A tribal community in Cape Cod, Massachusetts is pursuing energy sovereignty with a solar microgrid, eco-village and Tribal Utility Authority, and to date has received two federal grants to support this effort.
The Mashpee Wampanoag Community Development Corp (MWCDC) hopes to establish energy self-sufficiency that supports its sustainability goals, said Mark Harding, president of MWCDC.
“We have always been proud people who haven’t given up any abilities within our powers. One thing we want to retain is energy sovereignty to create something and not take — to be part of the solution and not the problem,” said Harding.
The community development corporation will be issuing a request for proposals and request for information in the next 60 to 90 days, he said.
The tribe wants to incorporate its traditional ideas into a modern business model and is doing so with grants totaling more than $400,000 from the Division of Energy and Mineral Development (DEMD) at the US Dept. of the Interior’s Indian Affairs bureau.
MWCDC’s plan is to start its own utility company to service government buildings and build some pride in the fact that the corporation is running its own utility. Ultimately, the MWCDC wants to offer other services to tribal citizens, possibly other utilities such as phone and cable, he said.
The solar microgrid will be sized to support the tribe’s new government and community center, which incurs electricity costs of $100,000 a year. In general, the tribe pays 16 to 17 cents/kWh for electricity from the local utility Eversource, according to Harding.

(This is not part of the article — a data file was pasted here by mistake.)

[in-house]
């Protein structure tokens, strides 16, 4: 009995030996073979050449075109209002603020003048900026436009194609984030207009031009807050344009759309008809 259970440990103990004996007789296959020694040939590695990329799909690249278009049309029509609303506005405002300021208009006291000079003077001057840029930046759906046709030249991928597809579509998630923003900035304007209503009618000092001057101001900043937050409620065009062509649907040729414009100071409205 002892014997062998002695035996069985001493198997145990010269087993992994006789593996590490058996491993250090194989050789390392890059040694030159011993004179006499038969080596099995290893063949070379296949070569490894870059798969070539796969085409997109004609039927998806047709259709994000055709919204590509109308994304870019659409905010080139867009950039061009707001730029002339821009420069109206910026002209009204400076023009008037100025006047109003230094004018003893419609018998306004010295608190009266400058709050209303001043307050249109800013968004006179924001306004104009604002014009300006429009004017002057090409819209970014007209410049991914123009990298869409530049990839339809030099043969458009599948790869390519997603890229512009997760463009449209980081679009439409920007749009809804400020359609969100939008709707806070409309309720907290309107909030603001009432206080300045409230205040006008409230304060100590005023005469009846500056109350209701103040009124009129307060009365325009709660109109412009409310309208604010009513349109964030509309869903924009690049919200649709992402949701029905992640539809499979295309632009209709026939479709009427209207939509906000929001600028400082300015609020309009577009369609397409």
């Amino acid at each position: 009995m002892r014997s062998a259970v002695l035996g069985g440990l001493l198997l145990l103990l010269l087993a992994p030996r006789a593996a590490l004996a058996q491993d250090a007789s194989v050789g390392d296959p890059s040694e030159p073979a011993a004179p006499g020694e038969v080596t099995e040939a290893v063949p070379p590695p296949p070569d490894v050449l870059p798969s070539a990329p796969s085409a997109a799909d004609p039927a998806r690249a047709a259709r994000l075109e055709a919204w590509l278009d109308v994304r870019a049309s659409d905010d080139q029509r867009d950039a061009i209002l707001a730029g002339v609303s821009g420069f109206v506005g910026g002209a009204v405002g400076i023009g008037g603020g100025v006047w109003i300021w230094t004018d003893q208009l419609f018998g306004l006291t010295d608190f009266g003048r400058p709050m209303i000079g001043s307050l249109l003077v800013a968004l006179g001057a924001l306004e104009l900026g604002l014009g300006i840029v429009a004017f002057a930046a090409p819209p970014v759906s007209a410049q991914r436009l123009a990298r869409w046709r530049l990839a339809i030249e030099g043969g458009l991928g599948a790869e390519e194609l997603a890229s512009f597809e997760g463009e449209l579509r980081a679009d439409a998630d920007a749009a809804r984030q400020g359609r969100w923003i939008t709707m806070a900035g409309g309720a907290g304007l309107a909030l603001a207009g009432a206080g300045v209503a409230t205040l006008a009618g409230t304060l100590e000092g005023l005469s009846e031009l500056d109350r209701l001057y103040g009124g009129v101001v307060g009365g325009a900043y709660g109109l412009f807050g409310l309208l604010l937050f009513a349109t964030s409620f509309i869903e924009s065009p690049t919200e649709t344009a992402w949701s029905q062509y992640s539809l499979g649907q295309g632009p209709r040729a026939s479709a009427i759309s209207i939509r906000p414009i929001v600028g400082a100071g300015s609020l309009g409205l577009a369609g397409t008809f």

The project will also support a planned 42-unit affordable housing project that the MWCDC will begin in 30 to 45 days, he said. Additional solar panels will be installed to provide the needed power for that project, which will be the heart of the eco-village.
The community development corporation hopes to choose a solar microgrid developer in the next 60 days.
MWCDC will begin the project to supply the government and community center with about 1 MW of solar, then will add storage, said Harding. It hopes to use the solar during the day and the storage at night. The corporation is seeking grants and funding from the US Dept. of Energy and wants to find a developer that can take advantage of available tax credits. As a sovereign nation, the tribe doesn’t file or pay taxes.
It plans on continuing to stay connected to the grid, and possibly provide services to the grid.
Why a solar microgrid
Between 2016 and 2017, consultant Baker Tilly and the MWCDC did a feasibility study of a Tribal Utility Authority and assessed wind and solar resources on tribal lands. The studies found that solar energy could offset energy costs, generate revenues, and reduce the tribe’s carbon footprint.
The project is expected to be a model for other native communities and other non-tribal governments, said Harding.
MWCDC was organized in 2016 to promote the social welfare, economic security, and community development of the Mashpee Wampanoag Tribe and its citizens in ways that enable the tribe to be self-sufficient and provide economic support for citizens.
A number of tribes are now pursuing microgrids, Blue Lake Rancheria in Humboldt County, California, the Chemehuevi Indian Tribe reservation near Lake Havasu, Calif., and others in various Alaskan and Canadian communities are among them. The Blue Lake Rancheria microgrid is now up and running and collecting data that it wants to share with others. Located in Humboldt County, the project demonstrates how to cut carbon dioxide emissions, save money and provide reliable power in a crisis.
Most recently, Ontario Power Generation partnered with a First Nation government in northwestern Ontario on a tribal microgrid designed to reduce diesel use by the community. The solar and storage microgrid, developed for the Kiashke Zaaging Anishinaabek (KZA/Gull Bay First Nation (GBFN), will meet the nation’s entire energy demand. About 1,150 people live in the tribal community.
“What we see right now, because solar is so popular in Massachusetts, a lot of towns are putting panels up and producing electricity for themselves. This is something we will take to the next level,” Harding added.
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